We just recently published a list of sessions for MIX08.
Among those, there is one that I hold especially dear:
I had the luck to work with Paul, his team and the WCF team in the last months, specifically on how to leverage the web capabilities that WCF acquired in the version 3.5 of the framework.
It was really a great experience! First, because I had a great time with the MySpace guys. Second, because it was the best way for me (fairly open minded, but still a WS-* veteran operating at WS-Trust level) to approach the REST side of the house. The no-nonsense approach of Paul and his team, who wanted to use REST principles for getting the job done rather than for "religious" reasons, helped me to frame the principles behind REST and ROAs according to their actual usefulness. It basically helped me to cut to the chase, filtering out all the rhetoric (inevitable when things get polarized into camps). And you know what, I have to admit that I actually kind of like it :-) That's why I think that this session will be truly remarkable: you will see a paradigmatic application of REST design principles on a real world API, something so big that it needs to be well designed for working as expected. Can you find a better validation of the soundness of the REST principles? And of course, the fact that the web features of WCF supports all that is a source of huge pride for all the people that worked on it...
Anyway: I won't give away any details here. My strong advice: if you go to Mix, you can't miss Paul's session!
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Most people consider Windows Communication Foundation ( WCF ) as a great framework for communicating
We all knew MIX is cool. But I guess these folks are always good for One more. Vittorio just announced
My friend Vittorio has posted that MySpace will be talking about WCF at Mix 2008 ( see it here ). This
I hope I can make it to mix this year if only to see this session.
I experimented with using WCF to do a restful API a while back but ultimately abandoned it because I thought it would be better built using an MVC framework (take your pick Rails, MonoRail, System.Web.MVC) than WCF.
I'll be interested to know what advantages WCF can provide over the MVC route.
Chris, that's a great question. It makes we want to turn it around and ask what advantages the MVC factoring has over the WCF factoring given equivalent functionality.
The way I see it, there are two world views rapidly trending towards the same middle ground. On one side, we have the services folks who have been builing components/services for a long time. These guys are long-tailing towards reach protocols like plain HTTP because it makes their services accessable to more clients. On the other side, we have the web folks who have been building content-driven presentation layers for a long time and are now realizing that returning structured data in addition to HTML/images/CSS/script can be quite interesting.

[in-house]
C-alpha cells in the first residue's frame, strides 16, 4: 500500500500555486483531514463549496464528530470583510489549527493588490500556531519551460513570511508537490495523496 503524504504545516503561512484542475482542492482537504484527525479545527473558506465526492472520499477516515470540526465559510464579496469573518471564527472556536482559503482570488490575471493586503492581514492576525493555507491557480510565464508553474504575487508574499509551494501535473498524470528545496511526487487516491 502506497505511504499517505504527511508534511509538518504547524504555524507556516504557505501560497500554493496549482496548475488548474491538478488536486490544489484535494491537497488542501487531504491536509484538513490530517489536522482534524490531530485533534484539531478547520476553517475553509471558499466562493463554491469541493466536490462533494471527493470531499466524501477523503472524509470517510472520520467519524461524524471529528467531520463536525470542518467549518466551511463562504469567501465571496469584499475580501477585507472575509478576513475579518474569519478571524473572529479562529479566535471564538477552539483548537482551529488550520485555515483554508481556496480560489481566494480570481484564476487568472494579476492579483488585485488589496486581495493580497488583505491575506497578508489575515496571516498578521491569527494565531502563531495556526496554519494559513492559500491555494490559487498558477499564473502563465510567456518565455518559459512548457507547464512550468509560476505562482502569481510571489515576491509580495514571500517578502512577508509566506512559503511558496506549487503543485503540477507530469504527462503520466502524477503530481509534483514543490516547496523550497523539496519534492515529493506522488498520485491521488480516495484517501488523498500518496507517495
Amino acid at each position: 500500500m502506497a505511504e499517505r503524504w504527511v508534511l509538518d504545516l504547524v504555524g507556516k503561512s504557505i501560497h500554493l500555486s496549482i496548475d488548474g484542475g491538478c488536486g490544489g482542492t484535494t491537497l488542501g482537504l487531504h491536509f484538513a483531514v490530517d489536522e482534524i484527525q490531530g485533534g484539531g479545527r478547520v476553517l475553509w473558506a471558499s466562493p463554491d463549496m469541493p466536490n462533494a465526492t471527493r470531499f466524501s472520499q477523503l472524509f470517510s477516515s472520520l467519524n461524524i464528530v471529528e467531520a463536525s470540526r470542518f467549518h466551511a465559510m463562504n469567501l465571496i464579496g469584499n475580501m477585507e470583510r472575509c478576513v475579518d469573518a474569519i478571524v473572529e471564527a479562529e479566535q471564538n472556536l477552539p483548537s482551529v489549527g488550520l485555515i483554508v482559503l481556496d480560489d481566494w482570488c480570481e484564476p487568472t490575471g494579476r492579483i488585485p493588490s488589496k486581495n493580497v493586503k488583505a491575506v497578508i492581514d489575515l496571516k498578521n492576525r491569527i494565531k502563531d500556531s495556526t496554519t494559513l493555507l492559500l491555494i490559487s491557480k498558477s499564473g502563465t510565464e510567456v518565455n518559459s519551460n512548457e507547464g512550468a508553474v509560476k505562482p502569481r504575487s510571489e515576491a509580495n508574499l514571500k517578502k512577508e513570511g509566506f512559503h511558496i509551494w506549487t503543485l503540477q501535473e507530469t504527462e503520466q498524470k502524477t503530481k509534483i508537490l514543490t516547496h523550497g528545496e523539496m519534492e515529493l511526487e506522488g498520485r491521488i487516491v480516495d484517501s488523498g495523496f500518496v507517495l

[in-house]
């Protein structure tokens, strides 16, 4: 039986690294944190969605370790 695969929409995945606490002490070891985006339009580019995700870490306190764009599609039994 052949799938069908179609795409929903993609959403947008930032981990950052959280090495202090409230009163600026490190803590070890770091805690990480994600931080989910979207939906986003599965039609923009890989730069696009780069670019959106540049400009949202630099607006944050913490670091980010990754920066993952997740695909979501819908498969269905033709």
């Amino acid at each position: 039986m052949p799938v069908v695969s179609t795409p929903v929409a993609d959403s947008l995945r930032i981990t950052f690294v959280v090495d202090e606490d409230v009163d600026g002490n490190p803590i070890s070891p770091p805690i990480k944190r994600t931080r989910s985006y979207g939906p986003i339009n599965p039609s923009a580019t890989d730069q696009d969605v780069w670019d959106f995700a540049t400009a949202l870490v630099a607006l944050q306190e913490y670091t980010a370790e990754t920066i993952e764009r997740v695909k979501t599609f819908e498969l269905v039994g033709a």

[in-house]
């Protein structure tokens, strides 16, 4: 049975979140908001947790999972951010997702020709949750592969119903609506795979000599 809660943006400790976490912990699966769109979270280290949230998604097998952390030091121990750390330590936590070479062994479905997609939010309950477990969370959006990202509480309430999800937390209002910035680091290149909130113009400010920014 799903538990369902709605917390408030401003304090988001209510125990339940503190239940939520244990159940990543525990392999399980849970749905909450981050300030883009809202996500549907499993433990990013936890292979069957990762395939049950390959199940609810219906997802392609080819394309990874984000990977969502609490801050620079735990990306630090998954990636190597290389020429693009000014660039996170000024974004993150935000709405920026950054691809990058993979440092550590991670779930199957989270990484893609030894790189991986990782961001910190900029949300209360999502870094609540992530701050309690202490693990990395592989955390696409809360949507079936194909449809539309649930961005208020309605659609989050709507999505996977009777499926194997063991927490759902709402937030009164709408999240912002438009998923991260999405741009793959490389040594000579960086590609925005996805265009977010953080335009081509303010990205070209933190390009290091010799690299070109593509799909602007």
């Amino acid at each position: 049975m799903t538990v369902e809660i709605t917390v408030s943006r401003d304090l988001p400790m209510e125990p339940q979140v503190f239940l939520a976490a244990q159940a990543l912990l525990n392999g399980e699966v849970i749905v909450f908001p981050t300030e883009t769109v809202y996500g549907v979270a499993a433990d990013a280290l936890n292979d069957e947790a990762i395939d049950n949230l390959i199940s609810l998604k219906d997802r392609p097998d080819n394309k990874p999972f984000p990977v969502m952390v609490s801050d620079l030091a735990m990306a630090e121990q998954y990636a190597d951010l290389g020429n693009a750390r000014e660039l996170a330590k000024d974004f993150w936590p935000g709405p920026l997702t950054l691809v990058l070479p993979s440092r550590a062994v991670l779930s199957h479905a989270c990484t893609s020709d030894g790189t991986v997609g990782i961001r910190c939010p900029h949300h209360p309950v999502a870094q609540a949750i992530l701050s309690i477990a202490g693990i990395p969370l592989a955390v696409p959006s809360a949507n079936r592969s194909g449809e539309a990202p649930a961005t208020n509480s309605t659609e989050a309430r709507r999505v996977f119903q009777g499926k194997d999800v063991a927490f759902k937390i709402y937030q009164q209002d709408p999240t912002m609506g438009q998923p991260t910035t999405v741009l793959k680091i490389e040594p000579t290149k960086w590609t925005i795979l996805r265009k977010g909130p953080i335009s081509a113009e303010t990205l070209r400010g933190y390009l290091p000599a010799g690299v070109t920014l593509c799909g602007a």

As a result, you have a situation where depending on what world view they're affinitized to, one group of people will look at a problem and see services and another group will look *at the exact same problem* and see web pages. And they will both be right, from a certain point of view.
An interesting pivot here is how the state model for the UI differs (or does not differ) from the state model of the "service". For stateless services that primarily respond to HTTP GETs (i.e. idempotent data retrieval operations), the choice is largely aesthetic. If you view these things as just another type of content your website returns, you're likely to be happier using something like MVC. If you view these things as idempotent services that your application exposes, then you can use WCF.
A major selling point of WCF is that it lets people who have already adopted a "services" mindset use a single programming model to build those services, regardless of the underlying protocol details. MVC has a different pitch; it lets people who are used to building content-driven sites stretch those techniques beyond simple HTML into the structured data world. These two technologies will inevitably meet in the middle.
It gets interesting when you move beyond idempotent operations and into the world of state management. MVC frameworks are really tuned for the stateless case. Services (particularly workflow services) are good at managing long-running user state that lives beyond a particular browser session. In those cases you can either front your services with an MVC controller, or expose your services to the outside world directly.
Next week I am going to MIX ! If you are there as well and you want to take the chance to sync up on
Yesterday we finally had the session about the making of MySpace APIs . As you'll be able to see from